FORT WAYNE – Intense. Competitive. Nervous. Delighted. Dejected. Loud.
And that’s just the crowd.
Homestead and Concordia aren’t in the same IHSAA basketball classification. They’re not even in the same conference. But because they’re two of the big dogs in the area, Saturday night’s brawl before a shoehorned crowd inside Concordia’s gym had the old-time feel of Hoosier Hysteria at its zenith.
In the end, with Concordia playing keepaway as it clung to a two-point lead and Homestead trying to save precious seconds by fouling, the Cadets dropped six free throws in the dying moments for a 55-48 victory.
It was the seventh win without a loss for Concordia, and the second loss for Homestead in eight games.
What it wasn’t was a seven-point game, despite what the scoreboard said.
What it was was a cage fight, including the cage that surrounds most of Concordia’s sunken gym.
It had a different kind of feel tonight, largely because Homestead’s good, Concordia coach Josh Eggold said. They’re a team that has got very capable players at every position; there aren’t many weaknesses you can find with them. It was, at this time, two pretty good teams playing against each other.
They took turns hammering onto one another, these two.
Concordia was first, taking a 15-10 first quarter lead.
Homestead was better in the second, outscoring the Cadets 20-6 for a 30-21 halftime lead.
Concordia roared back in the third with a 16-2 run that helped it to a 43-37 lead going into the final quarter.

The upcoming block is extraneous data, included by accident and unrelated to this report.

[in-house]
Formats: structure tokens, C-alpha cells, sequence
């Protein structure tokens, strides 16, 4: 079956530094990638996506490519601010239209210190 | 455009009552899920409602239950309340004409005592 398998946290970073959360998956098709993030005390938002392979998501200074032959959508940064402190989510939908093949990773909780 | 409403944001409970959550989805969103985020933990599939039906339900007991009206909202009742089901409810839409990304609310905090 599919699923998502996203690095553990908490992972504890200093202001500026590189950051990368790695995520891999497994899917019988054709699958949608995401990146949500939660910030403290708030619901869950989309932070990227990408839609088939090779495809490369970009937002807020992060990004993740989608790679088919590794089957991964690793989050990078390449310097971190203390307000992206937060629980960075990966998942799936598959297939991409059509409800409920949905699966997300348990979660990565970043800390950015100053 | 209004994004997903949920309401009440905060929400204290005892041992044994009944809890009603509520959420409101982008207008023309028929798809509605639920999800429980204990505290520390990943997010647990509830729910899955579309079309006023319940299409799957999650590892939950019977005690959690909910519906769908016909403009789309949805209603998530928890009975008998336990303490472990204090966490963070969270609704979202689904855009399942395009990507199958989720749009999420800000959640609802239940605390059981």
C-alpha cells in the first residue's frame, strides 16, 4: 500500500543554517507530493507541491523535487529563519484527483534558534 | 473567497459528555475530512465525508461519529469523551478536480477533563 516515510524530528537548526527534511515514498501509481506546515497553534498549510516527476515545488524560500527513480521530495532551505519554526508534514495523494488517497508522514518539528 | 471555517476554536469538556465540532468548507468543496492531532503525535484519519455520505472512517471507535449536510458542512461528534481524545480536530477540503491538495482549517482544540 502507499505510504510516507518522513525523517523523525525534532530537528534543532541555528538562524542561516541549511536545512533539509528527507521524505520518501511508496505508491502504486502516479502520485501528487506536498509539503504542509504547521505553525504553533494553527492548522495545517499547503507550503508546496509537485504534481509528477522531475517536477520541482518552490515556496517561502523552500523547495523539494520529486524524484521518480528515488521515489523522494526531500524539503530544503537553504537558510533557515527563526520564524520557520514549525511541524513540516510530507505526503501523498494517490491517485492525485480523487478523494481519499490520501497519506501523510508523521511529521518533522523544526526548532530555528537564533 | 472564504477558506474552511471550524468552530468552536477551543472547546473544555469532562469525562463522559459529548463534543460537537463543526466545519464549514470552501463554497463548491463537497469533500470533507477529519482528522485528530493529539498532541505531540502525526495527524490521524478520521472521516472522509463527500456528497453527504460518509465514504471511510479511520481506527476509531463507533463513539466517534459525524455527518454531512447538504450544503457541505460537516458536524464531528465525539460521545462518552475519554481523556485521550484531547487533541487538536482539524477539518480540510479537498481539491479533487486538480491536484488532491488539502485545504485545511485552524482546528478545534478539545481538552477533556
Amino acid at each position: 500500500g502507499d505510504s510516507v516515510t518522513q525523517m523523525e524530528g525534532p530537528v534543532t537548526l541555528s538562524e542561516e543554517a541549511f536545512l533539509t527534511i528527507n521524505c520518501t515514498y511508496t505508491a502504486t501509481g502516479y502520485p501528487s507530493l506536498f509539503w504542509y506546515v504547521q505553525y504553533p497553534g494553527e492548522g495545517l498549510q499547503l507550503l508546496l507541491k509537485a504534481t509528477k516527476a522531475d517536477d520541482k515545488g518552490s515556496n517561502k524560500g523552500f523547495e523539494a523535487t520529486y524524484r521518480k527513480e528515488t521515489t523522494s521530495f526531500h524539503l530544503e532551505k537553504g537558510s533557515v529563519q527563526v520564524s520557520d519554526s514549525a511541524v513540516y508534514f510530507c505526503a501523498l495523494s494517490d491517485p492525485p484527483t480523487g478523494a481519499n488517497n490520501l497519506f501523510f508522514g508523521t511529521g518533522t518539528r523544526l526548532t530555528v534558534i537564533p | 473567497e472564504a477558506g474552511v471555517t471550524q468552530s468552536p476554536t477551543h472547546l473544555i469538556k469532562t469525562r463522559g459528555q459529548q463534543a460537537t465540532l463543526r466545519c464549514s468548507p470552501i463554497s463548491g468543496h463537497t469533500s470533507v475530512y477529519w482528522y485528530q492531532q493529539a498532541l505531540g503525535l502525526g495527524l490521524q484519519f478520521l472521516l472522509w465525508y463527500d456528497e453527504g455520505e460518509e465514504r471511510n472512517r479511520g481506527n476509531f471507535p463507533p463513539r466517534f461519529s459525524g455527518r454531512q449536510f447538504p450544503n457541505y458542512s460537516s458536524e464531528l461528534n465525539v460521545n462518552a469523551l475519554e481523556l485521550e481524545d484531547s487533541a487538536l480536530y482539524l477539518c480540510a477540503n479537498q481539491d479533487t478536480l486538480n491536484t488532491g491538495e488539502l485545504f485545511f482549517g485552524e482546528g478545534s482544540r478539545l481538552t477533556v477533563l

But Homestead couldn’t get back in front.
When Trevor Osborn drained a three-pointer off a dish from fellow guard Nick Gamble, the Spartans caught Concordia at 45-all with 3:37 remaining. But Concordia junior D.J. McCall hit an easy layup off a spin move with 3:16 left to send the Cadets in front 47-45.
It was the two points that Concordia so desperately protected, particularly beginning with 1:54 left.
For a minute, 15 seconds, the Cadets played keepaway until Marq Rogers was fouled with 39.2 seconds left. He made both free throws to set the pattern.
Crucial turnovers at crucial times of the game all added up to where they were able to get the lead, we had to foul, and they hit ’em and we didn’t, Homestead coach Chris Johnson said.
The two biggest dogs – Concordia’s 6-7 Brian Gremaux and Homestead’s 6-9 freshman Caleb Swanigan – all but canceled each other out with six points each.
He’s a tank down there, Gremaux said of Swanigan.
Osborn was the only Homestead player in double figures with 16, while McCall had a dozen for Concordia, and Thomas Starks had 10.